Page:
How to Master Red Sky Photography

Morning red needs some special requirements to appear. Learn how to plan and photograph red skies for a masterpiece.

My latest YouTube video explains how to predict and photograph a red sky. The red sky is one of the most beautiful weather phenomena, but the fact is that it does not appear every day. We need some special requirements, and basically it’s all about the right time, the right place, and the right time.

Where does red come from?

When white sunlight passes through our atmosphere, particles in the air filter out spectral colors with different strengths. Blue is the most filtered; it is scattered in all directions. This is also the reason why the sky is blue and why the white sun looks yellow during the day.

When the sun is low, as it is at sunset and sunrise, light must travel a much greater distance through the atmosphere. More light is filtered, and since red is the least filtered color, the light turns red. But that’s not enough to make the sky red.

The canvas for light

Whenever we want to paint we need any type of canvas or paper. For the red sky, the clouds are our canvas. When red light hits the clouds, they turn red. But we need the right clouds in the right position.

Cumulus clouds are those simple, fluffy clouds, which only have a small area at the bottom. Cloud layers, on the other hand, cover the whole sky or at least a large part of it. The area at the bottom of them is quite high.

Bring the sun under the clouds

We want the clouds to be illuminated from below. But how should it work? At first glance, this seems impossible, because the sun will always be further than the clouds. But if we consider that our planet is a sphere and the sun neither sets nor rises, but our Earth rotates, it should be easier to understand how to bring the sun into such a position that our clouds are illuminated from the bottom.

A few minutes before sunrise and a few minutes after sunset, the sun is below the horizon. If there are clouds above our subject and there is a gap in the sky behind our subject, the sun can shine through that gap and our clouds will be illuminated by sunlight . As the light has to travel an extremely long distance through the atmosphere from its position, the light is further filtered and ultimately the red light illuminates the clouds below. Single cumulus clouds lead to many small saturated areas in the scene. Layered clouds lead to a large area that is lit up instead.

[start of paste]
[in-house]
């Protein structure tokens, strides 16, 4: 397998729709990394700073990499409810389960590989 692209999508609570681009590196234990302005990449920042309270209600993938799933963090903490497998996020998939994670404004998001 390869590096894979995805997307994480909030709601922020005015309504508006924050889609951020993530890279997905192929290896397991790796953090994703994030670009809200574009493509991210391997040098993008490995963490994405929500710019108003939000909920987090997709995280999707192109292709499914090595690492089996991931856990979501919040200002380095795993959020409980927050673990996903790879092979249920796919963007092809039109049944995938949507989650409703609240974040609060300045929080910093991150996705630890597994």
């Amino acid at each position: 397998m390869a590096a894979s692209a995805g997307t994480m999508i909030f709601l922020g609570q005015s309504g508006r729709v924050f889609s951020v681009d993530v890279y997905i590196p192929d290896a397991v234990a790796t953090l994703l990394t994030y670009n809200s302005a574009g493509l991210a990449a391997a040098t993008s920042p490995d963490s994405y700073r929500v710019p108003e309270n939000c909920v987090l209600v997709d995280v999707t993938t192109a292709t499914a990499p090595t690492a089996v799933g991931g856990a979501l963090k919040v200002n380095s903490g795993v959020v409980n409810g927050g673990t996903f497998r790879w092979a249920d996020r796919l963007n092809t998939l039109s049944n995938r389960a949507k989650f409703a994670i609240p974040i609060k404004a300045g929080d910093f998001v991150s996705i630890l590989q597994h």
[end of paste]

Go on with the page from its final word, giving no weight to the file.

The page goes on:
How to predict red skies?

It is quite difficult, if not impossible, to predict red skies on weather apps. Weather apps just give you a version of a weather forecast for a single point. They don’t show you the type of clouds nor do they show you the spread you need.

This is why it is recommended to use weather maps instead. Just look for a nice subject, to be sure, there are clouds above your subject and there is a big void in the clouds behind it. The size of the gap depends on the height of the clouds. But if your gap is 120 miles or more, chances are it will work.

What else you should consider

Avoid low clouds. They will block sunlight. Go for medium or high level clouds instead. They are much higher, and the sun can shine on them from below.

If you want to use a shorter focal length, consider that the red sky will only be a tiny part of your composition. You can use the red sky to accentuate a special area of ​​your composition, which could support the quiet morning or evening mood. If you opt for a longer focal length instead, the red sky takes on more weight in the image. The sky itself could be the subject, and the mood can be quite dramatic.

The histogram is very important. The sun is below the horizon, so we just get the light reflected from the cloud bottoms. And it’s red — really red. Sometimes it gets so red that I have to desaturate the image afterwards. This is why your histogram is lying. The histogram only shows the sum of red, green and blue lights. In red sky conditions, there is almost no blue and no green there, just red. It happens quite easily that the histogram shows a well exposed image, while the red channel is already overexposed. I’m only looking at the color channel histograms. For red sky photography, only the red channel interests me here.

Don’t just capture the weather phenomenon

The reds turn everything into such a magical vibe that is overwhelming. The problem is that the red sky itself already looks so amazing that we might forget to consider everything we need to achieve a convincing composition as well. But it’s the composition that makes the difference between an average shot and a masterpiece.

In the video mentioned above, you will see how I photographed a panorama of a beautiful mountain range in the distance. I considered the subtle ripples in the lower right corner to emphasize the contrast in the reflection between the shadowy mountain and the bright sky. Shutter speed makes a big difference here. These ripples anchor the image, and due to the diagonal ridge line of the mountain, we are drawn back to the vanishing point, which is accentuated by that impressive red sky in the distance. All the mountains, the clouds in the sky, and all the fog above the water are well balanced.

For more tips on red sky photography and enjoying the whole adventure, watch the video above.

Stewart C. Hartline